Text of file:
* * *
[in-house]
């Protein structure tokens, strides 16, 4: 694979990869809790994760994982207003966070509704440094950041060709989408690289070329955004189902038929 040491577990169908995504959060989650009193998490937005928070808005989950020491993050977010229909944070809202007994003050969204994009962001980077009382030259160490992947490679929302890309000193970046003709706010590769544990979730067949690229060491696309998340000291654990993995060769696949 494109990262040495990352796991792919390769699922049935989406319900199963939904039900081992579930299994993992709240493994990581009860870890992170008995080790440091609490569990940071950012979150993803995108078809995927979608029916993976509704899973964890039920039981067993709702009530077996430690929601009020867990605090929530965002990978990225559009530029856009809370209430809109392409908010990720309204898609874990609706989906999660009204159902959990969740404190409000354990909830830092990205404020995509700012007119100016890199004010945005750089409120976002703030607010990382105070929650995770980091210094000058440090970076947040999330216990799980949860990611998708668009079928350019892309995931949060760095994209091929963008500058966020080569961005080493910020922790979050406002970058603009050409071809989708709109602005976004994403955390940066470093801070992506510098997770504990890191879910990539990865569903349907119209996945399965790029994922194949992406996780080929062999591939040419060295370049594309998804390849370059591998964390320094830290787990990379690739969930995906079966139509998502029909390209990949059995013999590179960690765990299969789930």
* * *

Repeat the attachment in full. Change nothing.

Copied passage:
[in-house]
């Protein structure tokens, strides 16, 4: 694979990869809790994760994982207003966070509704440094950041060709989408690289070329955004189902038929 040491577990169908995504959060989650009193998490937005928070808005989950020491993050977010229909944070809202007994003050969204994009962001980077009382030259160490992947490679929302890309000193970046003709706010590769544990979730067949690229060491696309998340000291654990993995060769696949 494109990262040495990352796991792919390769699922049935989406319900199963939904039900081992579930299994993992709240493994990581009860870890992170008995080790440091609490569990940071950012979150993803995108078809995927979608029916993976509704899973964890039920039981067993709702009530077996430690929601009020867990605090929530965002990978990225559009530029856009809370209430809109392409908010990720309204898609874990609706989906999660009204159902959990969740404190409000354990909830830092990205404020995509700012007119100016890199004010945005750089409120976002703030607010990382105070929650995770980091210094000058440090970076947040999330216990799980949860990611998708668009079928350019892309995931949060760095994209091929963008500058966020080569961005080493910020922790979050406002970058603009050409071809989708709109602005976004994403955390940066470093801070992506510098997770504990890191879910990539990865569903349907119209996945399965790029994922194949992406996780080929062999591939040419060295370049594309998804390849370059591998964390320094830290787990990379690739969930995906079966139509998502029909390209990949059995013999590179960690765990299969789930």